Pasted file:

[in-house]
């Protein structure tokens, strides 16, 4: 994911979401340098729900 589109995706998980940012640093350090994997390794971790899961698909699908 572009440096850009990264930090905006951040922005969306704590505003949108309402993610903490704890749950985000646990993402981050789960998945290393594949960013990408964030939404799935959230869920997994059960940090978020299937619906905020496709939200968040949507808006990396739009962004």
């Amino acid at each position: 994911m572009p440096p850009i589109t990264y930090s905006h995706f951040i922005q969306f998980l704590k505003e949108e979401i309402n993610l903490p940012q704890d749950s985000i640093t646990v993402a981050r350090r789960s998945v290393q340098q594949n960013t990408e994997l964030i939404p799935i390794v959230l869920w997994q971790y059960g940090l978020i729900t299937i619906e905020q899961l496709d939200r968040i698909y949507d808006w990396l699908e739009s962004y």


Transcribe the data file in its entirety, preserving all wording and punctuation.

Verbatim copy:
[in-house]
């Protein structure tokens, strides 16, 4: 994911979401340098729900 589109995706998980940012640093350090994997390794971790899961698909699908 572009440096850009990264930090905006951040922005969306704590505003949108309402993610903490704890749950985000646990993402981050789960998945290393594949960013990408964030939404799935959230869920997994059960940090978020299937619906905020496709939200968040949507808006990396739009962004």
């Amino acid at each position: 994911m572009p440096p850009i589109t990264y930090s905006h995706f951040i922005q969306f998980l704590k505003e949108e979401i309402n993610l903490p940012q704890d749950s985000i640093t646990v993402a981050r350090r789960s998945v290393q340098q594949n960013t990408e994997l964030i939404p799935i390794v959230l869920w997994q971790y059960g940090l978020i729900t299937i619906e905020q899961l496709d939200r968040i698909y949507d808006w990396l699908e739009s962004y």